Research Stained ConcreteCost, maintenance and more
- Do it myself or hire a pro?
- Precautions when applying stain? Buyer's Guide to Concrete Stain Products
- Acid-based stains
- Water-based penetrating stains
- Questions to ask before buying stains Surface Preparation
- Cleaning concrete before staining
- Tips for removing existing flooring Applying Acid Stains
- Basic tools for applying stains
- Secrets to achieving great results
- Six unique looks with concrete stains
- Neutralizing concrete after staining Common Staining Issues
- Troubleshooting common acid staining problems
- Improving Slip Resistance
- Sealer application tips
- Six questions to ask before buying a sealer
Six Questions to Ask Before Buying a Sealer for Stained Concrete
Checklist of Factors to Consider When Choosing a Sealer
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Although concrete stain is permanent and won't flake off like paint, it penetrates only the top layer of the surface and will eventually wear away as the surface is worn by traffic or weather exposure. You can prevent this wear and prolong the life of your stained concrete by protecting the surface with a clear sealer. Not only will a good sealer help preserve your decorative treatment, it will also bring out the beauty of your stained concrete by enhancing the color and adding sheen.
There are several different types of sealer, each with advantages and limitations (see this comparison chart). To choose the best sealer for your interior or exterior stained concrete, be sure to ask the following questions:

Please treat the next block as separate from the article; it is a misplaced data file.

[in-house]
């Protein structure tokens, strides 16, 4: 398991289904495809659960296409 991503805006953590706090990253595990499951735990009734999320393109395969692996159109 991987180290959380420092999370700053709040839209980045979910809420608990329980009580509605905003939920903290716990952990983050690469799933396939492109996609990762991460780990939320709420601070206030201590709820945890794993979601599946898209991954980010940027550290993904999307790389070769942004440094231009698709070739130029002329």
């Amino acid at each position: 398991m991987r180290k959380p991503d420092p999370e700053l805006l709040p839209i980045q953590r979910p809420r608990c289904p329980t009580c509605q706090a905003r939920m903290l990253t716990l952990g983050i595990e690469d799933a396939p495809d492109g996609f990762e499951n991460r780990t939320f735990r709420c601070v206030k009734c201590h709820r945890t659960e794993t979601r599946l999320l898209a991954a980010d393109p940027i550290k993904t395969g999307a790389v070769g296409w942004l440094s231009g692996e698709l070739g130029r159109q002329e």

1. Is the sealer compatible with stained concrete?
Be sure to check with the sealer manufacturer to verify the compatibility of its product with the decorative surface it will be applied to. Some sealers may interact with certain types of coloring agents, resulting in discoloration or other unwanted effects.
2. What conditions will the sealer be exposed to?
It's important to select a sealer that will protect your stained concrete from the traffic conditions and elements it will be exposed to. For example, for a stained concrete driveway, you'll need a sealer that repels oil and grease stains, prevents penetration of water and deicing chemicals, and resists abrasion. Sealers for exterior applications should also allow moisture in the slab to escape. For a decorative stained concrete floor, a sealer with good resistance to scuffs and staining will provide the best protection and make the floor easier to maintain.
3. Is the sealer safe to apply indoors?
For interior stained concrete, it's usually safer to use a water-based rather than solvent-based sealer, especially if the area can't be ventilated. Solvent-based sealers are extremely flammable and the fumes they emit can be hazardous to breathe. They also may contain volatile organic compounds (VOCs).
4. What type of gloss level does the sealer provide?
Most sealers are available in a range of sheen levels. If you want to give your stained concrete a glossy look, like polished marble, a sealer with a medium- to high-gloss sheen is a good choice. If you don't want a high shine, you can also find sealers with matte or low-gloss finishes.
5. What is the drying time?
How soon a sealer can be recoated or opened to traffic may be important if you want to use the surface as soon as possible. Acrylic sealers dry the fastest, setting to the touch within 30 to 60 minutes after application and ready for light traffic as soon as 12 hours after the final coat. Polyurethanes and epoxies typically require longer curing times of at least 24 hours.
6. How long will the sealer last?
The life expectancy of a sealer depends, in part, on exposure conditions and how well the sealer is maintained. In general, however, epoxies and urethanes deliver the best long-term performance and can last years before the need for reapplication.
Photo: Select Coatings, Inc.
For more advice about choosing a concrete sealer, read The Concrete Network's Shop Smart Guide to Buying Concrete Sealers.